1974 — Second year of the special “Primitive Weapons Season” the group decided to hunt on the south end of Little North Mountain off a trail that crossed the Maury River on a swinging bridge at the west end of Goshen Pass.

Gary killed this small buck in a laurel thicket not far from the North Mountain trail. It was in such thick cover that the only shot he had was in the neck just under the jaw. The rifle was the wooden box display rifle from the shop. The load was two .490 balls and 110 grains of FFg. Balls struck about an inch apart and the deer went down like he had been hit with a sledge hammer.

After dragging the deer out to the field near the river.


1975— Second year on Little North Mountain at Goshen Pass. The hunting party included Gary, Wallace, Lynn Murray, Neal Smith, Collie Harris, Frank Tate and Jon Laubach. Wallace decided to hunt with an atlatl and spear but, after Jon killed a deer and left for home, Wallace used both rifle and spear. The weather was unseasonably warm. We were able to strip down and bathe in the creek.
In mid-week Wallace and Neal decided to hike out for some fresh supplies (junk food) and, after visiting the country store in Rockbridge Baths, came back to camp with two chickens. Before the rest of us returned to camp from the afternoon hunt, they had roasted and eaten both of them!

Lynn, Wallace, Neal, Gary, Collie (in breech cloute), and Frank (in his Civil War uniform).

This was year that we discovered that "wickiup" was the Indian word for "wind tunnel." We had put the open end toward the prevailing wind.


1976— The primitive weapons season was expanded to include National Forest land and we hunted in Kelly Hollow again. Camped at the same site we had used years before but did not try for a period camp. Gary, Neal Smith, Jon Laubach, and Lynn Murray were back.

Danny McDaniel, an old friend from Salem, joined us for the first time. Danny hunted with this NC style rifle that Gary had made the year before. On this trip Danny cut a knuckle on his hand with his hunting knife and it ended up bothering him for years until he finally had surgery on the joint.

One of us shot a "camp doe" the first day and we ate wonderful fresh venison all week. An accident with a home-made candle lantern almost burned up the pile of sleeping gear.

Lynn took this picture of the rifles in our camp. All of them are from the Colonial Williamsburg shop. Lynn's pistol had just been finished that year. Iron Mounted Pistol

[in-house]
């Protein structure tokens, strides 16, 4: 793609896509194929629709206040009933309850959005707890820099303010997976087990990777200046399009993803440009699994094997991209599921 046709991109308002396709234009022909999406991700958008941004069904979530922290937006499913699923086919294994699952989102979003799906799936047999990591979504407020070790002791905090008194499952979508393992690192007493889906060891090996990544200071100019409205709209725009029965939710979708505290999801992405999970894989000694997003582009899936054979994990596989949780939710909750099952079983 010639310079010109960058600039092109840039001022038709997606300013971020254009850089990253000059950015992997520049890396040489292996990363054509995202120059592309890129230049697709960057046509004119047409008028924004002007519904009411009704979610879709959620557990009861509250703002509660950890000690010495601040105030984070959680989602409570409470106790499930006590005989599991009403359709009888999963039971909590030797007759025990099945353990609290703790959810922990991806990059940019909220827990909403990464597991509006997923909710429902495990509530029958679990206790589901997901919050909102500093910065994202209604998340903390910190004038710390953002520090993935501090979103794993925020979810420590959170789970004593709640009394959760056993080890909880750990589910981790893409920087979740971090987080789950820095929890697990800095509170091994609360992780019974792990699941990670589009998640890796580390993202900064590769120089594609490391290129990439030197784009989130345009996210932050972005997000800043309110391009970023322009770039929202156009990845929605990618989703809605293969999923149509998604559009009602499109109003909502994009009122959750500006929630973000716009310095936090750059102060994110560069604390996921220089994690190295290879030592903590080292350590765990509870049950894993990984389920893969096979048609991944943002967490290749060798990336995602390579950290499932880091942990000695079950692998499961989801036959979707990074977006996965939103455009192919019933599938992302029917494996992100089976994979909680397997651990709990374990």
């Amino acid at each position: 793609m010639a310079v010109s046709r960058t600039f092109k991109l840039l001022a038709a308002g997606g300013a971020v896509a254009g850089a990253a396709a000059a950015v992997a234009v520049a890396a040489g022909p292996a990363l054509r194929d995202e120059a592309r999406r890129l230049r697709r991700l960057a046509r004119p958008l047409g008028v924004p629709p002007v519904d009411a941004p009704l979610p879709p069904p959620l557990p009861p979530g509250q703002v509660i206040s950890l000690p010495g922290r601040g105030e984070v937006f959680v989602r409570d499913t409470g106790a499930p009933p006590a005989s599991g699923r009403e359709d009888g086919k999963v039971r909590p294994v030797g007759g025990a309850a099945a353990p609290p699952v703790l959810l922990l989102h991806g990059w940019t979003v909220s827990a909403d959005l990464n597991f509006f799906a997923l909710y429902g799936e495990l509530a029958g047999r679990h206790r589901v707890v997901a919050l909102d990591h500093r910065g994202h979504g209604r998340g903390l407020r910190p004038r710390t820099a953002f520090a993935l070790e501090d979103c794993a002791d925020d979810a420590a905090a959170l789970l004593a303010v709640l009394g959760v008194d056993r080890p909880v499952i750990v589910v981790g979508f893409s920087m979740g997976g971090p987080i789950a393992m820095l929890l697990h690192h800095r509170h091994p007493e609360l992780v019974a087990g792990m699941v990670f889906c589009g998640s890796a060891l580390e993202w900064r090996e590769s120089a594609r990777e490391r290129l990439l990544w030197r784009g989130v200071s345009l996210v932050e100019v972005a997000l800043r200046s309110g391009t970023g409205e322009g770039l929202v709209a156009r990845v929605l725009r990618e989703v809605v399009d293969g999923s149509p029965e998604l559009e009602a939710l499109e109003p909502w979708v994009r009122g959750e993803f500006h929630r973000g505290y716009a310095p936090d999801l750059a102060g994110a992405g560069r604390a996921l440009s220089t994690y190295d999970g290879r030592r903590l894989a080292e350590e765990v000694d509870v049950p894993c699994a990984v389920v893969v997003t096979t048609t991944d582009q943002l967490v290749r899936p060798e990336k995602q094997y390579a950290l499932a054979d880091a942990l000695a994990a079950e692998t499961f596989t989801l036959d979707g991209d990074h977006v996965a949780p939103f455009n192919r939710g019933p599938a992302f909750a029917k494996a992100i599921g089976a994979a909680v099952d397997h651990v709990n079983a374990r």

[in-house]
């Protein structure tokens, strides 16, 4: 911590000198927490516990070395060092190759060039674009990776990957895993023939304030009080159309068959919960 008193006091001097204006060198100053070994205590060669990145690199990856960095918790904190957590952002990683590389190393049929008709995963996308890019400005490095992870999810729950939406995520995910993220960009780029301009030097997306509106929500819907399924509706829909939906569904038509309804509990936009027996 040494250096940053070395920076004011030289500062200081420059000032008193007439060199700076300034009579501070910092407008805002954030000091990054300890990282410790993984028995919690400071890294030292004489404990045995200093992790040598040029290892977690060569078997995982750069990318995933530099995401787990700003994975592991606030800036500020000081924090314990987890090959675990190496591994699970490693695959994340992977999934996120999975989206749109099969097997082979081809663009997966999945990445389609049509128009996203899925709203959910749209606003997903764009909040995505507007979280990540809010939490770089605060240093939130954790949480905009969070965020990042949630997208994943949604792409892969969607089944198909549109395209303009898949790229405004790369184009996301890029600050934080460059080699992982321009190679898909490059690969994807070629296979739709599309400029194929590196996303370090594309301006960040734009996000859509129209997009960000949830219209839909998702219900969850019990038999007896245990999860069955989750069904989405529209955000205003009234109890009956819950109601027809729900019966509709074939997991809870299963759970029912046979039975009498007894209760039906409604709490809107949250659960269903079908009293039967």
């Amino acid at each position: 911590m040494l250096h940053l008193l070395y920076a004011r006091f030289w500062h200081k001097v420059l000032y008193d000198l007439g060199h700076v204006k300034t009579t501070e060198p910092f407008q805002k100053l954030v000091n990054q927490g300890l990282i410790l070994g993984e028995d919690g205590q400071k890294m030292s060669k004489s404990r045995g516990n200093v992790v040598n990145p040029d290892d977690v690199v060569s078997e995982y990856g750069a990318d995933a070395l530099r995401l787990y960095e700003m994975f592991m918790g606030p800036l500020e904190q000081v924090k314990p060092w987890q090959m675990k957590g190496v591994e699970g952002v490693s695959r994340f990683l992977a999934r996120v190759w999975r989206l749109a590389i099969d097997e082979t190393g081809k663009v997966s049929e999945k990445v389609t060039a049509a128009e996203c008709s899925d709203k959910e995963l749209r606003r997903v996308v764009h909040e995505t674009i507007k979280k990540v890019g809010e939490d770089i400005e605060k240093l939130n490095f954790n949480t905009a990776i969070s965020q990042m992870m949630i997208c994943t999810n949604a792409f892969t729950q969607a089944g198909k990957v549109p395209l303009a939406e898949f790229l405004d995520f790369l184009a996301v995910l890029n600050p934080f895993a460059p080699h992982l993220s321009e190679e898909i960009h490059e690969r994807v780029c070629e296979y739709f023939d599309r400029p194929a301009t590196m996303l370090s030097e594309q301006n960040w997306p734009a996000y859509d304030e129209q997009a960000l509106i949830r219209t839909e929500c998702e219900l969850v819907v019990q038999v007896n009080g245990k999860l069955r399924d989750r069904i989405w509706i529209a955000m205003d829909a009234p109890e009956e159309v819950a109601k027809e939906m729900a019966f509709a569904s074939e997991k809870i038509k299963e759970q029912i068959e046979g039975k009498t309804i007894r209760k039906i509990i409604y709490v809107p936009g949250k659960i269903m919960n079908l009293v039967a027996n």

Lynn killed this buck on Thursday, November 4th. with the iron mounted rifle Wallace made for him in 1972. Iron Mounted Rifle


1977— My son was born in September! Hunted near Williamsburg.


1979— This was the year of the big ice storm at Rich Hole. Wallace and Gary arrived at the parking area on Route 60 at about dawn and started up the mountain. As we climbed toward the gap the ice was thicker and thicker. By the time we rounded the corner at the rock outcropping limbs six and eight inches in diameter were crashing to the ground.

With each crash, the shattered ice would slide down the steep slope with a tinkling sound reminding them of a falling glass chandelier. Ice covered branches hung so low they blocked the trail in places. The ice was nearly three quarters of an inch thick and still increasing. About the time we reached the gap we realized that our lives were in real danger! We retreated down the mountain to where the ice wasn't as thick and hunted the rest of the day in a winter wonderland. In the afternoon the sun came out and the the mountain sparkled.

1980— Wallace Gusler, Lynn Murray, George Suiter, and Dave Wagner hiked in to Rich Hole. Downed trees and massive limbs from the previous year's ice storm made this an ordeal to be remembered.

Once they got through the trail gap the party split up with George and Lynn going straight down the trail hollow toward the creek and Wallace and Dave "side hilling" searching for the old trail. Wallace and Dave reached camp first and were beginning to get worried as darkness began to fall before George and Lynn came in to camp.

It was "Young" Dave's first experience in the rough mountains of Virginia and he exhausted himself on the climb. Wallace ended up having to carry both his rifle and Dave's down into the creek side camp by the "bear tree."